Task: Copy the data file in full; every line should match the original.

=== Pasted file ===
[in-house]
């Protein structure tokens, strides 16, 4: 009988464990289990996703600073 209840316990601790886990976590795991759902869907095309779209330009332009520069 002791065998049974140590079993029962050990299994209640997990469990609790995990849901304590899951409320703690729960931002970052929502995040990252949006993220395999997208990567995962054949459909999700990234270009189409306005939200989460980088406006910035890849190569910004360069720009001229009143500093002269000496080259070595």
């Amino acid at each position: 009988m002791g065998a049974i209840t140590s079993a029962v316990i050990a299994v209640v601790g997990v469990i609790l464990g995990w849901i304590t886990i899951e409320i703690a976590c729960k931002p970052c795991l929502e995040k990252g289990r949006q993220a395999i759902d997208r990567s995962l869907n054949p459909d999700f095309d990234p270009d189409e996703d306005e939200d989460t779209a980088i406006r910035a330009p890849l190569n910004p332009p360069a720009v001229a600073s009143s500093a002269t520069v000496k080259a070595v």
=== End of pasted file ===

[in-house]
């Protein structure tokens, strides 16, 4: 009988464990289990996703600073 209840316990601790886990976590795991759902869907095309779209330009332009520069 002791065998049974140590079993029962050990299994209640997990469990609790995990849901304590899951409320703690729960931002970052929502995040990252949006993220395999997208990567995962054949459909999700990234270009189409306005939200989460980088406006910035890849190569910004360069720009001229009143500093002269000496080259070595």
């Amino acid at each position: 009988m002791g065998a049974i209840t140590s079993a029962v316990i050990a299994v209640v601790g997990v469990i609790l464990g995990w849901i304590t886990i899951e409320i703690a976590c729960k931002p970052c795991l929502e995040k990252g289990r949006q993220a395999i759902d997208r990567s995962l869907n054949p459909d999700f095309d990234p270009d189409e996703d306005e939200d989460t779209a980088i406006r910035a330009p890849l190569n910004p332009p360069a720009v001229a600073s009143s500093a002269t520069v000496k080259a070595v």